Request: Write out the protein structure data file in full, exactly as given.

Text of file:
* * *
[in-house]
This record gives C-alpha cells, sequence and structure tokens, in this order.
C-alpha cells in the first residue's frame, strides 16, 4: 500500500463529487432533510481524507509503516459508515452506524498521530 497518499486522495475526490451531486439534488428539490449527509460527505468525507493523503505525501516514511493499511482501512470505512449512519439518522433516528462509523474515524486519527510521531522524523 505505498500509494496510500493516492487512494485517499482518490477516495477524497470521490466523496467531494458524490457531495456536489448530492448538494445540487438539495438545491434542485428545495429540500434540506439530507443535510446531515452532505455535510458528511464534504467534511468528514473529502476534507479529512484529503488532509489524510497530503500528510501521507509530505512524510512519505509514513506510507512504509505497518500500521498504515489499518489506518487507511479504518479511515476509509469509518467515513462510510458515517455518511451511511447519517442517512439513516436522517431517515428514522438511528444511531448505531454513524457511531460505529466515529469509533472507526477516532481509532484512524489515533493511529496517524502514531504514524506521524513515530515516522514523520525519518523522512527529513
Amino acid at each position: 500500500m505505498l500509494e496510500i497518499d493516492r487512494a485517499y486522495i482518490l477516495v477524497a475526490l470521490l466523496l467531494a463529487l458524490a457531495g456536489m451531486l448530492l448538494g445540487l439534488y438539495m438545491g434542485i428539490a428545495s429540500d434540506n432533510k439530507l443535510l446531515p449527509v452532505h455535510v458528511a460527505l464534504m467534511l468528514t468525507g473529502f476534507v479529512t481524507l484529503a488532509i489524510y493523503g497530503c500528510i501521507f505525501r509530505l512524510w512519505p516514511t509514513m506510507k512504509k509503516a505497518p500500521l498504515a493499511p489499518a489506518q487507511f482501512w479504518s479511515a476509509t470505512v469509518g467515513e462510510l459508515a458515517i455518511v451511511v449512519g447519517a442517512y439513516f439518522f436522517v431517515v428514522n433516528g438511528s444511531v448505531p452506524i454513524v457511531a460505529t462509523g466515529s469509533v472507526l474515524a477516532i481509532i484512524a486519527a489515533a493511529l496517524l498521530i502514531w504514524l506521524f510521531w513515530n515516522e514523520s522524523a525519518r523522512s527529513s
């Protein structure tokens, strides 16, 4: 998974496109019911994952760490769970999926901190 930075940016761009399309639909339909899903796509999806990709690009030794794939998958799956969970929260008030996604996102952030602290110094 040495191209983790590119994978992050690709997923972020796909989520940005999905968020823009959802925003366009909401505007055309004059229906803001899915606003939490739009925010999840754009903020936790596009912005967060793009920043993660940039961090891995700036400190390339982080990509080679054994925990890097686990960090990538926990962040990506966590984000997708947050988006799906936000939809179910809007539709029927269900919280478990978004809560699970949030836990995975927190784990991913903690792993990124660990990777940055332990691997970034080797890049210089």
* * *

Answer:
[in-house]
This record gives C-alpha cells, sequence and structure tokens, in this order.
C-alpha cells in the first residue's frame, strides 16, 4: 500500500463529487432533510481524507509503516459508515452506524498521530 497518499486522495475526490451531486439534488428539490449527509460527505468525507493523503505525501516514511493499511482501512470505512449512519439518522433516528462509523474515524486519527510521531522524523 505505498500509494496510500493516492487512494485517499482518490477516495477524497470521490466523496467531494458524490457531495456536489448530492448538494445540487438539495438545491434542485428545495429540500434540506439530507443535510446531515452532505455535510458528511464534504467534511468528514473529502476534507479529512484529503488532509489524510497530503500528510501521507509530505512524510512519505509514513506510507512504509505497518500500521498504515489499518489506518487507511479504518479511515476509509469509518467515513462510510458515517455518511451511511447519517442517512439513516436522517431517515428514522438511528444511531448505531454513524457511531460505529466515529469509533472507526477516532481509532484512524489515533493511529496517524502514531504514524506521524513515530515516522514523520525519518523522512527529513
Amino acid at each position: 500500500m505505498l500509494e496510500i497518499d493516492r487512494a485517499y486522495i482518490l477516495v477524497a475526490l470521490l466523496l467531494a463529487l458524490a457531495g456536489m451531486l448530492l448538494g445540487l439534488y438539495m438545491g434542485i428539490a428545495s429540500d434540506n432533510k439530507l443535510l446531515p449527509v452532505h455535510v458528511a460527505l464534504m467534511l468528514t468525507g473529502f476534507v479529512t481524507l484529503a488532509i489524510y493523503g497530503c500528510i501521507f505525501r509530505l512524510w512519505p516514511t509514513m506510507k512504509k509503516a505497518p500500521l498504515a493499511p489499518a489506518q487507511f482501512w479504518s479511515a476509509t470505512v469509518g467515513e462510510l459508515a458515517i455518511v451511511v449512519g447519517a442517512y439513516f439518522f436522517v431517515v428514522n433516528g438511528s444511531v448505531p452506524i454513524v457511531a460505529t462509523g466515529s469509533v472507526l474515524a477516532i481509532i484512524a486519527a489515533a493511529l496517524l498521530i502514531w504514524l506521524f510521531w513515530n515516522e514523520s522524523a525519518r523522512s527529513s
């Protein structure tokens, strides 16, 4: 998974496109019911994952760490769970999926901190 930075940016761009399309639909339909899903796509999806990709690009030794794939998958799956969970929260008030996604996102952030602290110094 040495191209983790590119994978992050690709997923972020796909989520940005999905968020823009959802925003366009909401505007055309004059229906803001899915606003939490739009925010999840754009903020936790596009912005967060793009920043993660940039961090891995700036400190390339982080990509080679054994925990890097686990960090990538926990962040990506966590984000997708947050988006799906936000939809179910809007539709029927269900919280478990978004809560699970949030836990995975927190784990991913903690792993990124660990990777940055332990691997970034080797890049210089």